We Need More Rowans and Wagners
The following post was provided by Robert “Birddog” AuBuchon, a Title 10 Army National Guard Officer currently serving as a staff officer at the National Guard Bureau. A former Cavalry Troop commander, husband, and father; he is a veteran of both theaters of Iraq and Afghanistan. He is a proud member of the Commonwealth of Virginia’s National Guard. The views expressed in this post are those of the author and do not necessarily reflect those of the Virginia Army National Guard, the National Guard Bureau, the Department of the Army, or the Department of Defense.
Many of us have heard the story of Lieutenant Colonel Andrew Summers Rowan. If you haven’t, take a few minutes and read what is probably the world’s most published essay, “Be Like Rowan” and acquaint yourself with the story of then-First Lieutenant Rowan in what is arguably the world’s most published essay. I first heard the story when my squadron executive officer told me to “Take a message to Garcia…” in relation to a task he had assigned to my troop. I must have looked at him like he had two heads, because he threw that tiny little book at me and told me to read it. Only then I would understand. And I did… I do. I implore you to read the story for yourself, but only after reading my bit of writing on a subject related to the story.
To understand what I am writing about, I’ll give you a bit of background. On February 15, 1898, an explosion rocked the Havana harbor, sinking the USS Maine. High tensions already existed between Spain and the United States, but this was a tipping point. War with Spain seemed all but inevitable. But before declaring war, President McKinley wanted to ensure he had the support of the Cuban rebels led by Calixco y Inigues Garcia. President McKinley asked the Army to “deliver a message to Garcia” asking for the rebels support.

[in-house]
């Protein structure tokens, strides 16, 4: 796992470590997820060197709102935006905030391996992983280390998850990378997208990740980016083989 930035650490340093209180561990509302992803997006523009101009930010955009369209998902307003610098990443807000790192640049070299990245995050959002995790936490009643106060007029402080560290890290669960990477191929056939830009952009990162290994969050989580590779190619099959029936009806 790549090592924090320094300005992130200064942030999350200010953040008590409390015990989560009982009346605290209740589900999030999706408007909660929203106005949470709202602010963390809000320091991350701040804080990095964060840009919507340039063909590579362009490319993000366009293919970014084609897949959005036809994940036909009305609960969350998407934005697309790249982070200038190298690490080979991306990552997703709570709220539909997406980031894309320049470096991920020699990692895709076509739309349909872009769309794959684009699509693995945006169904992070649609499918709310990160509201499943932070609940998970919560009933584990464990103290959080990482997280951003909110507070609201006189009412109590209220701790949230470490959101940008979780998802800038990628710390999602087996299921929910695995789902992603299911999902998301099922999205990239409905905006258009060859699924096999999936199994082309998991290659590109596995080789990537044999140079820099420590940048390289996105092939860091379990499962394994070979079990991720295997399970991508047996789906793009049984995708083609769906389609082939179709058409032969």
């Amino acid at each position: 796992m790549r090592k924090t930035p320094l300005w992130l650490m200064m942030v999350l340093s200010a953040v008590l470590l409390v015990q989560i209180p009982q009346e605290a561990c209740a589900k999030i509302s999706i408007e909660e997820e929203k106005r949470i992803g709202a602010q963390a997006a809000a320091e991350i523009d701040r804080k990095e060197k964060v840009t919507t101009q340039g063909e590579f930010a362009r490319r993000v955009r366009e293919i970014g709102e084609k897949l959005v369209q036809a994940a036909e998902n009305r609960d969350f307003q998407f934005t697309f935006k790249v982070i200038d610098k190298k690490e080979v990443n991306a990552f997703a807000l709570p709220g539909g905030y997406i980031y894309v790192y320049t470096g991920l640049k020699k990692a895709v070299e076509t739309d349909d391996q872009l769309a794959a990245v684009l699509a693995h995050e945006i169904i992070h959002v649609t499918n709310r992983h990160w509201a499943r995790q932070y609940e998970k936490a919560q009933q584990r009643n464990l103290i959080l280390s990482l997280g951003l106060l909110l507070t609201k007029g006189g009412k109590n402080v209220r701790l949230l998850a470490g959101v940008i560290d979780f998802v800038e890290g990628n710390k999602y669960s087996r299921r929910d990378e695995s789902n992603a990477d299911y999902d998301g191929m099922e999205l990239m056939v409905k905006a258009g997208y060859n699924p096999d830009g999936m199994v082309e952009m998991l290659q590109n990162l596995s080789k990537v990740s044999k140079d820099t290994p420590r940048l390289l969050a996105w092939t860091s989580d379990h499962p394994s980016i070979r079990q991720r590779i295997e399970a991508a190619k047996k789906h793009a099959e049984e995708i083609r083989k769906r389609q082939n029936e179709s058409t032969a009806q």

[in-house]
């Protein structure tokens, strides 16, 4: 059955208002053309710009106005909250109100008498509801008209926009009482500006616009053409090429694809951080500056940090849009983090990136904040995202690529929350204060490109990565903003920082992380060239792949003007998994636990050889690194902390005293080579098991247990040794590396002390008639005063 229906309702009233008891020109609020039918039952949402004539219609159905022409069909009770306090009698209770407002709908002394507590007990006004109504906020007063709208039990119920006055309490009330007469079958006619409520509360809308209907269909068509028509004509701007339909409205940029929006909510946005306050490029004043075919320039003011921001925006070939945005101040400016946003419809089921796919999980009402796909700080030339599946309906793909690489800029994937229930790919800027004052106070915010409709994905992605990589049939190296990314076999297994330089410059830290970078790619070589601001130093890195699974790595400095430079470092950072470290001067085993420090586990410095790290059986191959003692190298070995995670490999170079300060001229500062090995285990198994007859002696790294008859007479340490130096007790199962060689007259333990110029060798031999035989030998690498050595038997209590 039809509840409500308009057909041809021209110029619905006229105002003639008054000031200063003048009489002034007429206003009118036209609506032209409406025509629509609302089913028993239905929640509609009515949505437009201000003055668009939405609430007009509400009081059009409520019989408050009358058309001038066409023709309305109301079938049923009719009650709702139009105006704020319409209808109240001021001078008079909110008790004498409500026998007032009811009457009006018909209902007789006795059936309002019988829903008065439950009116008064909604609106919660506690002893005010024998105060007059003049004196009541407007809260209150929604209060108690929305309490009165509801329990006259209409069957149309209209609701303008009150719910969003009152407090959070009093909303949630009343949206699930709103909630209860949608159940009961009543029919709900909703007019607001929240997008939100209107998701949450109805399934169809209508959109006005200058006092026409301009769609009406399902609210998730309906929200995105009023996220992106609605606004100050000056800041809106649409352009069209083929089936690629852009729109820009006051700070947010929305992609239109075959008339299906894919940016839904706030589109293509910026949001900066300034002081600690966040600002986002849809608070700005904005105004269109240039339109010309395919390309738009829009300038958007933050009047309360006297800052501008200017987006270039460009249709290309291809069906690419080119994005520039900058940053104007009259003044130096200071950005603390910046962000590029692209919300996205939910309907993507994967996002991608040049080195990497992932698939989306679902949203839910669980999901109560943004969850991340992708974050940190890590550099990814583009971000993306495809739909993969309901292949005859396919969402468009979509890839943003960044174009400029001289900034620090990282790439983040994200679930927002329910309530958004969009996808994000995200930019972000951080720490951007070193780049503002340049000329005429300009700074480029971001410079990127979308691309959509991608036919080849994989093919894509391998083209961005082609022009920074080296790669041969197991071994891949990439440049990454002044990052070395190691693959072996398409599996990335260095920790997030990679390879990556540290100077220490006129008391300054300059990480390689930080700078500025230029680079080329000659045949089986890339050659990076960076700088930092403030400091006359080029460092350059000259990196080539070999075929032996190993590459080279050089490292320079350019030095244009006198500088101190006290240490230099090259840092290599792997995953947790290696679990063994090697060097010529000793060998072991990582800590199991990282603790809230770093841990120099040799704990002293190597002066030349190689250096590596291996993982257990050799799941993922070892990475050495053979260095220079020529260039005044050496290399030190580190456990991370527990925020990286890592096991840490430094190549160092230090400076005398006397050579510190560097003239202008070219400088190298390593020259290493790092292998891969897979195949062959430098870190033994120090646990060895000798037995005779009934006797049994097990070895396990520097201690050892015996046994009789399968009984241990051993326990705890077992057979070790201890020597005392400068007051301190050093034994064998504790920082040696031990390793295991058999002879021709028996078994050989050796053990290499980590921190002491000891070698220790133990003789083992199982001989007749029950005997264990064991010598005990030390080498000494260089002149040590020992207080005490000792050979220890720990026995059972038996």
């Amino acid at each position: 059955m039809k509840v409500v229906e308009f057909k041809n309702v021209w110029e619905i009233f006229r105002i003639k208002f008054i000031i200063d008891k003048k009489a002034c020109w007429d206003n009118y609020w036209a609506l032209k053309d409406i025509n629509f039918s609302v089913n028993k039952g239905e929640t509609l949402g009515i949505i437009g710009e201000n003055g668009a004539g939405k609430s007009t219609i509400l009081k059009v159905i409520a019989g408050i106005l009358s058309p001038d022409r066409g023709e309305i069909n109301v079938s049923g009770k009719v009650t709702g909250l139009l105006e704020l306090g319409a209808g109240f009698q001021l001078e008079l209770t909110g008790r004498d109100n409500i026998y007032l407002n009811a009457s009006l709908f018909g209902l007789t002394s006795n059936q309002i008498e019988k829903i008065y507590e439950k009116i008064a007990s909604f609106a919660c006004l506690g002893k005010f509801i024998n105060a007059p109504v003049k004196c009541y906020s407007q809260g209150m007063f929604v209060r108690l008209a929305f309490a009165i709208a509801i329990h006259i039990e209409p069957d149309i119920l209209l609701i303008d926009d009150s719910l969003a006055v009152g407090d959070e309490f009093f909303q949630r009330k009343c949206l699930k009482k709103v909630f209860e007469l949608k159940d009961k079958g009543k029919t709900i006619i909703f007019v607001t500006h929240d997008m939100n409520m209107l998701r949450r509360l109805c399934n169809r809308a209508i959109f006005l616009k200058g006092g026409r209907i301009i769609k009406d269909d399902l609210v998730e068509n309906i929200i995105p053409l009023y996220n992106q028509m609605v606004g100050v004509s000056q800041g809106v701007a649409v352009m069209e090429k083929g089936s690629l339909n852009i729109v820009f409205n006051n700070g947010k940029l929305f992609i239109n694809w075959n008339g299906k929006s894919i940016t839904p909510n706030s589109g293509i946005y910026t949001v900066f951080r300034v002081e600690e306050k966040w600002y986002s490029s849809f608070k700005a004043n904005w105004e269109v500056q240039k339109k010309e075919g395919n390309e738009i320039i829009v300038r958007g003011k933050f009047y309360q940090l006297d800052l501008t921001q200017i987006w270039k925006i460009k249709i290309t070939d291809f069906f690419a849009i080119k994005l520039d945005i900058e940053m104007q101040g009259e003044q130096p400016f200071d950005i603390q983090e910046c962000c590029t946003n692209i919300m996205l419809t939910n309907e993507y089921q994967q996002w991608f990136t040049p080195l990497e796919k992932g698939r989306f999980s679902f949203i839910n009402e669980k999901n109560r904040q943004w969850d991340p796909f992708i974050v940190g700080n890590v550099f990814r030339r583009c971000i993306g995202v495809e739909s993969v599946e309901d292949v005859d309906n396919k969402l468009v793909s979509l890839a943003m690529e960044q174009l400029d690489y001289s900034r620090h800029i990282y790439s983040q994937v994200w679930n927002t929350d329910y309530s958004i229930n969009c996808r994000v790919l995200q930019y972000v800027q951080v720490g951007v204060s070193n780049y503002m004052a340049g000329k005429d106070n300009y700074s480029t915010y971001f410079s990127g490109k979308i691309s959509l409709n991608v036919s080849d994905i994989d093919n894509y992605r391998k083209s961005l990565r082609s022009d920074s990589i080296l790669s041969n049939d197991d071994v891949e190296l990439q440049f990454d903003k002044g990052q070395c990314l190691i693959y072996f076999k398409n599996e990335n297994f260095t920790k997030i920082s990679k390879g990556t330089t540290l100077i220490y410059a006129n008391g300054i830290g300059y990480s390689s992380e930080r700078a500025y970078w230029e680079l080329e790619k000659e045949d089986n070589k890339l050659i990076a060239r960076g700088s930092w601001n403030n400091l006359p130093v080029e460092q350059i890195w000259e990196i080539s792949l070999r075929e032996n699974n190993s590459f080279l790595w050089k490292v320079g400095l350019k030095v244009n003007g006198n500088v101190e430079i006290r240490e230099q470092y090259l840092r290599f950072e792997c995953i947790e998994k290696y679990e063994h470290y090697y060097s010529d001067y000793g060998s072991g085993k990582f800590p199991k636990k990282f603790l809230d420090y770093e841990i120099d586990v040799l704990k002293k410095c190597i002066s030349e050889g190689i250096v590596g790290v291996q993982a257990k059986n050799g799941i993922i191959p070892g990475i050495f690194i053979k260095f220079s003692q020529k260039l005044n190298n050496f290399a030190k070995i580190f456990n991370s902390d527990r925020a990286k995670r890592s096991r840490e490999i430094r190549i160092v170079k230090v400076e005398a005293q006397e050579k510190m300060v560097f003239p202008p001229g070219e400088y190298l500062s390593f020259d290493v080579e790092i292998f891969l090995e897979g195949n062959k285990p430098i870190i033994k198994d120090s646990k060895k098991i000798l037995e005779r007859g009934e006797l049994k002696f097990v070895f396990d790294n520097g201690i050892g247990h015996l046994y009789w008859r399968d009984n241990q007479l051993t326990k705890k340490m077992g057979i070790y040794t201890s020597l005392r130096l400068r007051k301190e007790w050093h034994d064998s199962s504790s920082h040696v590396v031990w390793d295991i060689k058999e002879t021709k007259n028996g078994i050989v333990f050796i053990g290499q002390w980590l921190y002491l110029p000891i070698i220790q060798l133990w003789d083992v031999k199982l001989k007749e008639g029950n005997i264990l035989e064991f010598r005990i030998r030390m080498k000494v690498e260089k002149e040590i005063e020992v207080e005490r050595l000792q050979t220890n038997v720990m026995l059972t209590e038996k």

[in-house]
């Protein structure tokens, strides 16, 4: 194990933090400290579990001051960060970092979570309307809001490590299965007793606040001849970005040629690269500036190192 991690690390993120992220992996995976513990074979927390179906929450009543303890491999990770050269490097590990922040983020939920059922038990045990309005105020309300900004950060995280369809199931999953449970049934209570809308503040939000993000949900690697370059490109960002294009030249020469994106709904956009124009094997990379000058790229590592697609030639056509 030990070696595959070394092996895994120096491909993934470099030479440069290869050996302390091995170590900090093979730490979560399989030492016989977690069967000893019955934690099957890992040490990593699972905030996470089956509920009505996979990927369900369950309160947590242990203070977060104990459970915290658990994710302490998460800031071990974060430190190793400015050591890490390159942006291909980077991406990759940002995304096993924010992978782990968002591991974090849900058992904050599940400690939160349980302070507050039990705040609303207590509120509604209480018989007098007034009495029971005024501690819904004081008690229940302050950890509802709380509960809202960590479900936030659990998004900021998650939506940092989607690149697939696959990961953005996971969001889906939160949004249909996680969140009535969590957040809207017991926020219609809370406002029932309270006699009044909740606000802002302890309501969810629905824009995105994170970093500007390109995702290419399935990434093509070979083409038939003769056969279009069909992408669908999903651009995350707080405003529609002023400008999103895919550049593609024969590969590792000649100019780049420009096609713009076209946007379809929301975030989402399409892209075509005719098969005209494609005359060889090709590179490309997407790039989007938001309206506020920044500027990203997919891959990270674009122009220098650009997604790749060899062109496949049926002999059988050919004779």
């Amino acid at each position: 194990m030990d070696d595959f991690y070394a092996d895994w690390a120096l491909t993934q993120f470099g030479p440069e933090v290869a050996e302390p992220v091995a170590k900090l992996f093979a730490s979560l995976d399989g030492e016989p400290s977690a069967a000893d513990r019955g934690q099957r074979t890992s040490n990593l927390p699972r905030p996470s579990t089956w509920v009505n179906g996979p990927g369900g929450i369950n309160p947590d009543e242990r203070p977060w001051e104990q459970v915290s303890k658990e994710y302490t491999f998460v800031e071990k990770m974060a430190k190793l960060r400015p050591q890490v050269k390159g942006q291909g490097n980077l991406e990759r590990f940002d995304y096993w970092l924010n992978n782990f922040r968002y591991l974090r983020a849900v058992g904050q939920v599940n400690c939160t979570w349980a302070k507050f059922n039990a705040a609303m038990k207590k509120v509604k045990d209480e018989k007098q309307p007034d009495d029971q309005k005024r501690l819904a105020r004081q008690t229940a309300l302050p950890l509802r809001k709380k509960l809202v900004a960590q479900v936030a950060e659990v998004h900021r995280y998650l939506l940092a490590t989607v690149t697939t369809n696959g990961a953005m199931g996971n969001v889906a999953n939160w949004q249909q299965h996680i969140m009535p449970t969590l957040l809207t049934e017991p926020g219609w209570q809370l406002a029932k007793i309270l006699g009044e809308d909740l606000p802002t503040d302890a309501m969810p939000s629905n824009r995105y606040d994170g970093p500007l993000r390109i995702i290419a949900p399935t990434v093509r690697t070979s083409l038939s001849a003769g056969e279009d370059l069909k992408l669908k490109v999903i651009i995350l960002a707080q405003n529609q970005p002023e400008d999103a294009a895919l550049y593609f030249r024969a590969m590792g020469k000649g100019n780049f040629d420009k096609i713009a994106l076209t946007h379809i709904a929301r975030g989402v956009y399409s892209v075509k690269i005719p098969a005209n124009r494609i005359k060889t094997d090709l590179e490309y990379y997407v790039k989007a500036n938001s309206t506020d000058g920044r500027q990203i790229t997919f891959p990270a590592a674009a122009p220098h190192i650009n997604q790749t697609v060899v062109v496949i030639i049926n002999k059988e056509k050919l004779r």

What happened next is important to the story. Colonel Arthur Wagner, then head of the Bureau of Military Intelligence, was asked by President McKinley, “Where can I find a man who will carry a message to Garcia?” Colonel Wagner immediately replied he knew a young officer in Washington who could carry out the mission.
Lieutenant Rowan was summoned during a lunch at the Army/Navy Club and he left the next day from New York to begin his journey. Through any number of harrowing experiences and with little guidance other than “Take a message to Garcia”, Rowan did just that: he delivered the message to Garcia.
But back to my point, we need more Rowans and Wagners in the military. Let me tell you why.
We need more leaders who know the inherent strengths of their people and trust them to complete a task. Our leaders must invest the time to learn the strengths and weaknesses of their people, and empower them to complete complex tasks without undue supervision. Who among us can, without hesitation, name an individual to lead and complete such a task? Colonel Wagner provided such information to the President of the United States in a moment and staked his reputation on a lieutenant for the task. Who are our Colonel Wagners today?
As for Lieutenant Rowan, he provided an example of followership we should all emulate. Once he clearly understood the task and the reason behind it, he set off with a single-minded focus of completing his assigned mission. He didn’t let anything get in his way and remained focused on his task to the end, delivering President McKinley’s message to Garcia. For his efforts, Lieutenant Rowan was awarded the Distinguished Service Cross. In 1945, he was hailed as a national hero during his interment at Arlington National Cemetery.
The next time you’re tasked with a mission, go out and “Take a message to Garcia.”